|Escobar, Jeffery - BAYLOR COLL OF MEDICINE|
|Frank, Jason - BAYLOR COLL OF MEDICINE|
|Nguyen, Hanh - BAYLOR COLL OF MEDICINE|
Submitted to: Federation of American Societies for Experimental Biology Conference
Publication Type: Abstract Only
Publication Acceptance Date: March 6, 2006
Publication Date: April 1, 2006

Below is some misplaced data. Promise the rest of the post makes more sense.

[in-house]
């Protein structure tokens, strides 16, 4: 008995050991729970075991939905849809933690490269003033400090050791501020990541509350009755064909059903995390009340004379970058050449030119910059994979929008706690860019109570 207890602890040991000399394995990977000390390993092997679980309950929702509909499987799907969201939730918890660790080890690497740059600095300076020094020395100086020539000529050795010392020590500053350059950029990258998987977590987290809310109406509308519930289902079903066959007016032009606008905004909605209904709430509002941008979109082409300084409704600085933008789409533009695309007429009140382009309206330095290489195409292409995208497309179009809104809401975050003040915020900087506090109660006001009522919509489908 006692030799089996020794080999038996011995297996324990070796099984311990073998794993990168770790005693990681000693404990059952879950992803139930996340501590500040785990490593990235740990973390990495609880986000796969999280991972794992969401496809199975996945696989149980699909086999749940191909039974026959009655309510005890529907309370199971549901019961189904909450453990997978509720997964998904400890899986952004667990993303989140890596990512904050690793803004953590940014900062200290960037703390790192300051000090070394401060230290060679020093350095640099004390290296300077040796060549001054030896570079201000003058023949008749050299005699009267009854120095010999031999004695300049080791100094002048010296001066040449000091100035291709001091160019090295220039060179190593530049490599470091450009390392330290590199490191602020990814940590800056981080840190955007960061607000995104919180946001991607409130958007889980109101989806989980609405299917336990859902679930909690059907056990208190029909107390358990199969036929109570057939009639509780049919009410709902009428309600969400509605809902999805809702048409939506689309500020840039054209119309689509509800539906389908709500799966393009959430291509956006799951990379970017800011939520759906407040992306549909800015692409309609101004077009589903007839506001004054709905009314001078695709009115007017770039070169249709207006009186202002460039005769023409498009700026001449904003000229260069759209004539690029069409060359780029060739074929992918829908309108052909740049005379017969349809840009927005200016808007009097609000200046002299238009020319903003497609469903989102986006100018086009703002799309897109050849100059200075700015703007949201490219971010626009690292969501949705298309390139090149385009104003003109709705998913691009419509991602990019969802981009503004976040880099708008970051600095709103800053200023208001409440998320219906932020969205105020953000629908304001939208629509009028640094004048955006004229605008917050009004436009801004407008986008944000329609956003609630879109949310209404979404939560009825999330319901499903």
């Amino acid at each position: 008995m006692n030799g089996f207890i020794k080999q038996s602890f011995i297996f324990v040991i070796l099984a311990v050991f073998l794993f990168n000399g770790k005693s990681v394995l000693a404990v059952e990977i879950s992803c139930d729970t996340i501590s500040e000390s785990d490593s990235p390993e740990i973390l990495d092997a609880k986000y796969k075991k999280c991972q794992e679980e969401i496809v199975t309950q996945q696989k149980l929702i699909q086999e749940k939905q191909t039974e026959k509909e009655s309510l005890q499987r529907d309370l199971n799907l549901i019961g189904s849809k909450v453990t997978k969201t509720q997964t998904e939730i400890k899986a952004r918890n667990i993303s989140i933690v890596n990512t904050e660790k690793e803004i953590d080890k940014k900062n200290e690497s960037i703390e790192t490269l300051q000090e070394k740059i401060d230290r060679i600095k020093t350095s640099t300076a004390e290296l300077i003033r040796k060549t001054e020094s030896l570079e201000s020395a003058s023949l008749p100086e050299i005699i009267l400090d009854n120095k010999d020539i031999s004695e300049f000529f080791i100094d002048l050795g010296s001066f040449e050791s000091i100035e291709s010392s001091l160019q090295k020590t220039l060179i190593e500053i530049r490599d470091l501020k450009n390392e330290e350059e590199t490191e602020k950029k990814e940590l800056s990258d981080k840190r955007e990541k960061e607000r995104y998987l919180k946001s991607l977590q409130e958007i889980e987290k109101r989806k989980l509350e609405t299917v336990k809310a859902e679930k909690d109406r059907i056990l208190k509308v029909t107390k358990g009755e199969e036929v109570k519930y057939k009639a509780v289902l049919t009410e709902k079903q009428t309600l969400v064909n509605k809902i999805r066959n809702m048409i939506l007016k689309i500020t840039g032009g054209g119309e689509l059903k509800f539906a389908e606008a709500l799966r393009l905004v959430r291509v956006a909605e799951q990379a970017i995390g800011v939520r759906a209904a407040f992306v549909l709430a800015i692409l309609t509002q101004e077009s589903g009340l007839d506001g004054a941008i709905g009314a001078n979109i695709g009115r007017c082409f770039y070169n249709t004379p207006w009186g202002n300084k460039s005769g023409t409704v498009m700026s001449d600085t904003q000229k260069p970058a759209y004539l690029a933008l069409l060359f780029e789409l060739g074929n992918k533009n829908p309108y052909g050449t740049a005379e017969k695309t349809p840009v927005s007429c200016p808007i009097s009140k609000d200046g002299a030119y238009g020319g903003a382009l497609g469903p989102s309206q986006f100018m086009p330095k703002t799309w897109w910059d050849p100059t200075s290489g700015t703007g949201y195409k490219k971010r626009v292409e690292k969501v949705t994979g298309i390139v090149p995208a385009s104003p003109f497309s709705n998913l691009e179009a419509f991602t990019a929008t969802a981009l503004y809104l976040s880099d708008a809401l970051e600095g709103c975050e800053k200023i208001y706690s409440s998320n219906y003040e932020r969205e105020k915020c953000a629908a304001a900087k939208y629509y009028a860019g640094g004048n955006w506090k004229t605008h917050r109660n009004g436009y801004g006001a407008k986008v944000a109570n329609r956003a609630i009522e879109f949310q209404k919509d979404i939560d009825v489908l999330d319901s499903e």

Citation: Escobar, J., Frank, J.W., Suryawan, A., Nguyen, H.V., Davis, T.A. 2006. Effect of the leucine analogs, Alpha-ketoisocaproic acid (KIC)and norleucine, on muscle protein synthesis and translation initiation factor activation in neonatal pigs [abstract]. The Federation of American Societies for Experimental Biology Conference: Advancing the Biomedical Frontier, April 1-5, 2006, San Francisco, California. 20(4):Part I, p. A162. Technical Abstract: Leucine acts as a nutrient signal to stimulate protein synthesis in skeletal muscle of neonatal pigs; however, the chemical structure responsible for this effect has not been identified. We have shown that isoleucine and valine are not able to stimulate protein synthesis when raised in plasma within the physiological postprandial range. The current study evaluated the effect of leucine, KIC and norleucine infusion (0 or 400 umol•kg(-1)•h(-1) for 60 min) on protein synthesis and activation of translation initiation factors. Infusion of leucine, KIC and norleucine raised plasma levels of each compound compared to controls. In addition, KIC increased (P < 0.01) and norleucine reduced (P < 0.02) plasma levels of leucine compared to controls. Administration of leucine and KIC increased the phosphorylation of eukaryotic initiation factor (eIF) 4E binding protein-1 (4E-BP1, P < 0.01) and decreased the inactive 4E BP1•eIF4E complex in longissimus dorsi muscle. Protein synthesis was increased (P < 0.02) in muscle with infusion of leucine and KIC. Norleucine infusion did not affect muscle protein synthesis or translation initiation factor activation. In liver, neither protein synthesis nor activation of translation initiation factors was affected by any treatment. Results suggest that the ability of leucine to act as a nutrient signal to stimulate protein synthesis is likely specific for leucine or its metabolites.